I often think about the future and say to myself, “Someday..when the kids are older…” It’s usually followed by something to the effect of, “I won’t be cleaning up messes on the floor (whether it be toys, milk, pee, etc.).
Someday, I won’t have to buy diapers or wipes anymore.
We won’t need carseats.
I won’t be breaking up an argument and trying to figure out who hurt who.
I won’t be applying sunscreen on them, or making sure they have their floaties on to swim.
I won’t be asking them what color they were on at school today and walking through the school doors, and embracing them with a “Hi! I missed you!”
I won’t be biting my tongue to not lose my patience with the little one who has no concept of time.
I think about the future a lot, and sometimes I wish I didn’t because for every second that I think about the future, whether it be excitement, or worry, it takes away from a second that I had to truly live in the very present with my kids. Before I was pregnant, I would wonder what it’s like to be pregnant. Will I get pregnant? Does it hurt to be pregnant? Labor? What kind of mom will I be?
Once I got pregnant, I wondered, How is this going to work? What is it going to be like when it’s not just the two of us (husband and I) anymore? What if something goes wrong? Who will my baby look like?
I guess, in life, for me at least, the questions in my head about the future never stop. But I had an epiphany tonight as I stared around at the large Duplo blocks strewn all over the room, the water colors on the table, and the other various toys that have been moved one hundred times during the course of a day, but never seemed to make it back to its original place. Someday, my thoughts about the future will be replaced with statements about their childhood and remembering what once was. Someday when my kids are grown and gone, I’ll think to myself, “I remember when the kids were little…”
Someday, I’ll forget what it’s like to have 3 carseats in the backseat and do head counts 100x a day.
Someday I’ll treasure little handprints all over everything (although I secretly do now).
Someday I won’t remember how much diapers cost when we bought them.
I’ll miss combing through my daughters perfect curls.
I’ll miss the love notes my oldest boy and I write back and forth to each other.
Someday I’ll watch strangers interact with their children in the store, and my mind will go to a place when I was in there shoes, taking kids to the store and all the adventures that entails.
Writing this is painful because it’s something I don’t want to think about. As hard as it is right now, it’s as easy as it’s ever going to be. Having pure, raw moments with my kids is what I strive for every second of every day. I’m not always good at it, and more times than not I’m horrible at it. I might feel like a failure 70% of the time, but when I look at their sweet faces I know I’ve had to have done something right. But I’ve made a promise to myself to start living in the moment more with my kids, family and those I care about in my life.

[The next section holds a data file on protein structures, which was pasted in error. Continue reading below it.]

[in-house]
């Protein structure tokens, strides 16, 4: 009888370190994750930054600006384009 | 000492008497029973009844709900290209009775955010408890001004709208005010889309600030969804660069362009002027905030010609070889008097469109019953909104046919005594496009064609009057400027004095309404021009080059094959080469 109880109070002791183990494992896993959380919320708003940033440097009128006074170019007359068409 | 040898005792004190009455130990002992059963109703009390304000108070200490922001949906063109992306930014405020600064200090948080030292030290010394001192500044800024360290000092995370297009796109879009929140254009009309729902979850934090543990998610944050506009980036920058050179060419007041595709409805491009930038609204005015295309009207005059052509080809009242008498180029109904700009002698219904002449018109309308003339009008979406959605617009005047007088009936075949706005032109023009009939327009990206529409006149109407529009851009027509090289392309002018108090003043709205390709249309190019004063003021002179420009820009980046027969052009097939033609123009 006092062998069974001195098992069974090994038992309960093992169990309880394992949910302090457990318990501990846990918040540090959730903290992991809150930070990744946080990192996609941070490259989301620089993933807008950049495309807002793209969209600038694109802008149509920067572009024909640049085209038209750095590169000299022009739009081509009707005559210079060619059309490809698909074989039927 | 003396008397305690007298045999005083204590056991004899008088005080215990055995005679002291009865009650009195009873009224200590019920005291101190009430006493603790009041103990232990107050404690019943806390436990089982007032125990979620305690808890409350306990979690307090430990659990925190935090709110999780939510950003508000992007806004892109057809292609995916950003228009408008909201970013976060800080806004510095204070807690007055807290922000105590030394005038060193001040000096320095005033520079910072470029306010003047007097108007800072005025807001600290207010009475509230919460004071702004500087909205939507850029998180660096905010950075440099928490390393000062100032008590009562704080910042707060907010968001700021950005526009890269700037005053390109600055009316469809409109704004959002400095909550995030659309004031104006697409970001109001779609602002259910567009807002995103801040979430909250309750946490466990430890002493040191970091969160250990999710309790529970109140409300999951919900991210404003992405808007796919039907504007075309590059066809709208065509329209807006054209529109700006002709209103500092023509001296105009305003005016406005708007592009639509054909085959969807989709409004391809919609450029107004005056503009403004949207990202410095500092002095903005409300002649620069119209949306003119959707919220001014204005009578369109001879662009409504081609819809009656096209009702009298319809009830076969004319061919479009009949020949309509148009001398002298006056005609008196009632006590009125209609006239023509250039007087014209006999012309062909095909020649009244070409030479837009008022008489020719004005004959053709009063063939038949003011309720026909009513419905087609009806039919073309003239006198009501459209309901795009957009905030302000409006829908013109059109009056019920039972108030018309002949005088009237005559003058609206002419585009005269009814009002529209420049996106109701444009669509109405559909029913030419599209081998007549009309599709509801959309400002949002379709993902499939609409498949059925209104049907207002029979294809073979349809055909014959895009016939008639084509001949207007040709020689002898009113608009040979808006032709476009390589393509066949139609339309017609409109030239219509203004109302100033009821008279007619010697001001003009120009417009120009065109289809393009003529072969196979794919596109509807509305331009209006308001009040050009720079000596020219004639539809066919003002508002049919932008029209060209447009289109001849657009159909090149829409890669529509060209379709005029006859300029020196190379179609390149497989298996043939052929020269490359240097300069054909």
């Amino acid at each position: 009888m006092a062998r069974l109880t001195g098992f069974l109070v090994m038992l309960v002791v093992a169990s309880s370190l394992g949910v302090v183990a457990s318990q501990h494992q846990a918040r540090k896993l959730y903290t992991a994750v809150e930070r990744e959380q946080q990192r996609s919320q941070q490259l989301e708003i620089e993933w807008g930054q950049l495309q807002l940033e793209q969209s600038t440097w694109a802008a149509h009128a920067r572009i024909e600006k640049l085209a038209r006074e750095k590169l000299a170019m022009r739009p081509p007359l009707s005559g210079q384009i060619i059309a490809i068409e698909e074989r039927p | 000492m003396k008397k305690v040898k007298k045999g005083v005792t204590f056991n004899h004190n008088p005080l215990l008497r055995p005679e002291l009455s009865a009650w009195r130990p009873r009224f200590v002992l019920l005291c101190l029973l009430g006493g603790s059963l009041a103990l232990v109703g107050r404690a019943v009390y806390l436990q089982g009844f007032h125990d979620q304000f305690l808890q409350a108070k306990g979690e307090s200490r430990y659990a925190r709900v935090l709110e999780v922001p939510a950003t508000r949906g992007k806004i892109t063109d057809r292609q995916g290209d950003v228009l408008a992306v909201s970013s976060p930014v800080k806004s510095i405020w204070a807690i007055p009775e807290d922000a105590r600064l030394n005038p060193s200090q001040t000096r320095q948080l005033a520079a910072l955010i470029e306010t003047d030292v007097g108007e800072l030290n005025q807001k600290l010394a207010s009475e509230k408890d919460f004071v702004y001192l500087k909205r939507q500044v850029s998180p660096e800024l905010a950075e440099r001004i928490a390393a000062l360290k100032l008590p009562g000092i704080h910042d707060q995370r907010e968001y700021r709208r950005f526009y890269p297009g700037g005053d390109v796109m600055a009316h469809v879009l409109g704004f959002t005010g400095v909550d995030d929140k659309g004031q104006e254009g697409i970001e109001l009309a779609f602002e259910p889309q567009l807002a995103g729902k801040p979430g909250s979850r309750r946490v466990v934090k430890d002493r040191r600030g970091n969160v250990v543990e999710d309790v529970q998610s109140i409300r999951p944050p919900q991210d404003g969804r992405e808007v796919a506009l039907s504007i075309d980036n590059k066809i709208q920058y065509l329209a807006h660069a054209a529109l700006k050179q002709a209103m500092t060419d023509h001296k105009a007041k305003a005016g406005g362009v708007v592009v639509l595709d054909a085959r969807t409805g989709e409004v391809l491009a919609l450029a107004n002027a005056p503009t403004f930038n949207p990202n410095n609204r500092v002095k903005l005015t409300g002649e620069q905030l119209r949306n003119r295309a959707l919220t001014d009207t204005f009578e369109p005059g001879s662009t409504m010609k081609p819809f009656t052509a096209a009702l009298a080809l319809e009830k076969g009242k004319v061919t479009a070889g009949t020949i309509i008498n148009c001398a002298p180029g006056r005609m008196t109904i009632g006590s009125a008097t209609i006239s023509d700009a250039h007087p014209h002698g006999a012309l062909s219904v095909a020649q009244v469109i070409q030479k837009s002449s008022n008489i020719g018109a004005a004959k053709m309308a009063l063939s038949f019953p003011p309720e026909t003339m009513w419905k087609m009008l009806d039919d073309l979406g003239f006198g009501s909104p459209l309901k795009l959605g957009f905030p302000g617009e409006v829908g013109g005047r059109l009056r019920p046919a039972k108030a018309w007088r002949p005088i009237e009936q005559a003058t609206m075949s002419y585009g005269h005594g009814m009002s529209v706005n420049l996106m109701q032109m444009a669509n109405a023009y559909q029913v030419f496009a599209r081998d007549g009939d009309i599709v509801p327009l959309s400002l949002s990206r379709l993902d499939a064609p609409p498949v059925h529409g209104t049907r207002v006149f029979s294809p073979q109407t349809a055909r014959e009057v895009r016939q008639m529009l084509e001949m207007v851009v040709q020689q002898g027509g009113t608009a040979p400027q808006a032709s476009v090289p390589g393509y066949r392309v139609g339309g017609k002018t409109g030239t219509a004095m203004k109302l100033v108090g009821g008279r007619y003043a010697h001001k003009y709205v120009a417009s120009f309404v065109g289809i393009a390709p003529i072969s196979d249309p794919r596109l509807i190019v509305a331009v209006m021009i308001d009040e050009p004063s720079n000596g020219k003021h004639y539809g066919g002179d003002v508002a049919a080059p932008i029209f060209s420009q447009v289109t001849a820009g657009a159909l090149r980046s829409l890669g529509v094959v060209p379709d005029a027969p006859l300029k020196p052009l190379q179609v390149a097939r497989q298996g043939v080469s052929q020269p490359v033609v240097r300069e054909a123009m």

My Promise to myself for me and for them:
When my littles ask me if I want to color with them when I’m frantically making dinner, I will say ‘yes’ and not ‘in a little bit’. Even if it’s for 2 minutes I can color and interact with them.
When they tell me to “Come here” to look at a lego creation and I think I’m busy, I will go and see it.
When they ask if they can help me bake and I’m in a hurry, I will say yes more often.
When my kids ask me to play dress up, read a Pokemon book, paint, whatever it it, even if I’m not in the mood, I will say yes.
Those are the moments when they engage with me. When they know that I am interested in what they are doing and know that I want to be a part of it. Where they know that they are important to me. For every time I say ‘no’ to having a potential moment with them is another moment passed that would have been special. It’s one more regret that I will have for not participating, being present and bonding with these quickly growing loves of mine.
This is my promise. For they will only be little for a short time, but they will be mine and ours forever, and one day when they’re grown and gone, I want to be able to say, I was present in their little childhoods. I want the regrets of motherhood to be few and far between. I don’t want to look back and know that I should have been there more. It might make the transition of them growing up a little less bitter and a lot more sweet.